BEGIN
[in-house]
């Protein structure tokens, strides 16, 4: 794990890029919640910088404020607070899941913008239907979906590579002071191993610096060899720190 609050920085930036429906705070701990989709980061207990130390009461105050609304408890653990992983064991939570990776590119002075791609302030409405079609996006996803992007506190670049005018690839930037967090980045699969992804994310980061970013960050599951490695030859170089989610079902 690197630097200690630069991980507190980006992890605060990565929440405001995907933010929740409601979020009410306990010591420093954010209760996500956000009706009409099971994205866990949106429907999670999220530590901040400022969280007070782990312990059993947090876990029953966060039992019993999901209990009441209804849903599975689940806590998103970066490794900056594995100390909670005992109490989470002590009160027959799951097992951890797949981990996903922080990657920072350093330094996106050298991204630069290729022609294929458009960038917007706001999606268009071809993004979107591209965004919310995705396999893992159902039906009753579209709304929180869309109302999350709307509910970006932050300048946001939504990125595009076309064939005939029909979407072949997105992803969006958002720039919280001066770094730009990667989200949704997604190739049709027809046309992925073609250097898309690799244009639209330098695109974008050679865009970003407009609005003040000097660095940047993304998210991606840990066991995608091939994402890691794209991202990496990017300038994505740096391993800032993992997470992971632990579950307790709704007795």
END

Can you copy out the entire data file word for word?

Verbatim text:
[in-house]
């Protein structure tokens, strides 16, 4: 794990890029919640910088404020607070899941913008239907979906590579002071191993610096060899720190 609050920085930036429906705070701990989709980061207990130390009461105050609304408890653990992983064991939570990776590119002075791609302030409405079609996006996803992007506190670049005018690839930037967090980045699969992804994310980061970013960050599951490695030859170089989610079902 690197630097200690630069991980507190980006992890605060990565929440405001995907933010929740409601979020009410306990010591420093954010209760996500956000009706009409099971994205866990949106429907999670999220530590901040400022969280007070782990312990059993947090876990029953966060039992019993999901209990009441209804849903599975689940806590998103970066490794900056594995100390909670005992109490989470002590009160027959799951097992951890797949981990996903922080990657920072350093330094996106050298991204630069290729022609294929458009960038917007706001999606268009071809993004979107591209965004919310995705396999893992159902039906009753579209709304929180869309109302999350709307509910970006932050300048946001939504990125595009076309064939005939029909979407072949997105992803969006958002720039919280001066770094730009990667989200949704997604190739049709027809046309992925073609250097898309690799244009639209330098695109974008050679865009970003407009609005003040000097660095940047993304998210991606840990066991995608091939994402890691794209991202990496990017300038994505740096391993800032993992997470992971632990579950307790709704007795």